Steve Whitaker, Literary Editor
Poem Of The Week: Racedown By Peter Sansom
He leaps the gate, his party piece, and cuts
the corner of a pathless field. She looks up,
waves a trowel, and calls to her brother. Smiles.
She’s twenty-five and will remember this
the rest of her days, even when most of the days
are lost: Coleridge as he was. Closer to,
soup-stained, and with a days-long odour.
He walked city to city talking all the way.
But what she sees is how he listened to her.
They are orphans together minding a child
in a borrowed house; they read to each other
through the night and talk about the sea.
Next day they set off in their newly-wedded lives,
the three of them, to the mountains and the lakes,
where we look out for them with their books.
Peter Sansom’s poetic eavesdrop on the ménage à Wordsworth at Dorset in the 1790s is a remarkable piece of inference and research, from which the reader may construct a persuasive picture of the hugely influential triumvirate that helped shape a new way of seeing. That the Romantic view sustains is self-evident: Sansom’s poem, along with Lucy Newlyn’s brilliant series of sonnets in Vital Stream
bear out an ongoing preoccupation with, particularly, William’s sister, Dorothy. The resurgence of interest in Dorothy as a creative influence on her brother’s writing is a timely corrective to the lionisation of Wordsworth and Coleridge, whose pre-eminence seemed hitherto unassailable.
Sansom’s detailed meander in Racedown
, is realised in a convincing present tense which draws the reader, as observer, into the tableau. The poet’s extensive knowledge of the protagonists’ lives enables a reinvention of the dynamics that animated the relationship between the three. The energy is palpable, and it is a characteristic of Sansom’s work to release information naturally, allowing us to shape a sense of that context by accretion. By degrees, Sansom builds an image of Coleridge through Dorothy’s eyes: the careless leap over the gate, the soup-stained clothes, the stale odour, the endless, but thrilling talk, coalesce to yield a three-dimensional image of the poet we think we already know. Then William, the stolid presence in the shadows, the brother whose lifelong companionship Dorothy embraces in her spinsterhood.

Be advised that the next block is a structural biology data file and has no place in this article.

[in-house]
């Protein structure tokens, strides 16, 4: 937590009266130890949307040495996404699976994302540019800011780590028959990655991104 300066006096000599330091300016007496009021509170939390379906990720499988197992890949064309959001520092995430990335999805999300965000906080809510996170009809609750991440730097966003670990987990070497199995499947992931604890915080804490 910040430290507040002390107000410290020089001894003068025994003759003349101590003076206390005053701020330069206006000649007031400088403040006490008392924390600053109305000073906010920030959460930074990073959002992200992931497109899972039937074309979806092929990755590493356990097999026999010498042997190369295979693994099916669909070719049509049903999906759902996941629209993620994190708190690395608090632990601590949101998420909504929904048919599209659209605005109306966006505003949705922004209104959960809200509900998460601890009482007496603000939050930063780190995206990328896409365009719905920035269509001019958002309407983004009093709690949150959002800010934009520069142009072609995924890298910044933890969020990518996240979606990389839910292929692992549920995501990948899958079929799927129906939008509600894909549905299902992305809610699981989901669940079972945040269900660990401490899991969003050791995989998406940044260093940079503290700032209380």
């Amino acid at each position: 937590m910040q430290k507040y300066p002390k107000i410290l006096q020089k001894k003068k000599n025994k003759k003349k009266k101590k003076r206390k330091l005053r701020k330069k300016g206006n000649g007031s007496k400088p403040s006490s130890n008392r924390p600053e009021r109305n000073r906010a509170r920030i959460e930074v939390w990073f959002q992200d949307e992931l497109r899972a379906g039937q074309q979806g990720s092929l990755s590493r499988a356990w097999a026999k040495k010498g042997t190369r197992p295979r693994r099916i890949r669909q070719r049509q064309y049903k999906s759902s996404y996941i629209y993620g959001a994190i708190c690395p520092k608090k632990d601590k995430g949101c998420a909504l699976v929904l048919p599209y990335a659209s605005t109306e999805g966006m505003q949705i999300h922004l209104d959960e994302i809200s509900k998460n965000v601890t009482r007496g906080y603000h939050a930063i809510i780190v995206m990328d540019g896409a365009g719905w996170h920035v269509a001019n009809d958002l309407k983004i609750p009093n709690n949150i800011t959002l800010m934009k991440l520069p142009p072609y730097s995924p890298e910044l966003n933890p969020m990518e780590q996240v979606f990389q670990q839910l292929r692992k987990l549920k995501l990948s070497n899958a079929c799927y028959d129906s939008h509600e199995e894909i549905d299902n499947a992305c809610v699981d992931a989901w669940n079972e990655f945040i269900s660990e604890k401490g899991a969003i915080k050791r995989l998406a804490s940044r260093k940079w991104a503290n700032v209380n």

And finally Dorothy herself, whose devotion to Wordsworth is reciprocated, no more so than when her mind fragments, and the early days whose memory she fervently cherishes ‘are lost’ to the occlusion of dementia. Here, Sansom’s poem gives seamlessly on to a new landscape of suggestion, inviting the intrusion of the later times at Dove Cottage and Rydal Mount, and in some sense, sealing the ‘visionary gleam’ of these charmed early years at the fin-de-siècle
of the eighteenth century in a halcyon bubble.
Which is why Racedown
is so wonderfully affecting. Creating a universe in a series of moments, Sansom, in fittingly measured metre, casts a spell on this small group, whose time in Dorset as tutors to an orphaned boy, the bastard son of a minor aristocrat, is dignified by what we know of the years that will follow. Privileged by foreknowledge, the reader’s understanding is enhanced by the poet’s skill at divulging telling nuances: the thrill of talking through the night, the generously attentive ear, the books. Sansom’s final line underlines our continuing fascination with the ‘newly-wedded lives’, now decanted to the Lakes and mountains, and into history.
‘Racedown’ is taken from Lanyard, published by Carcanet (2022), and is reproduced here with the kind permission of the publisher.
Lucy Newlyn’s sonnet sequence may be found in Vital Stream, also published by Carcanet.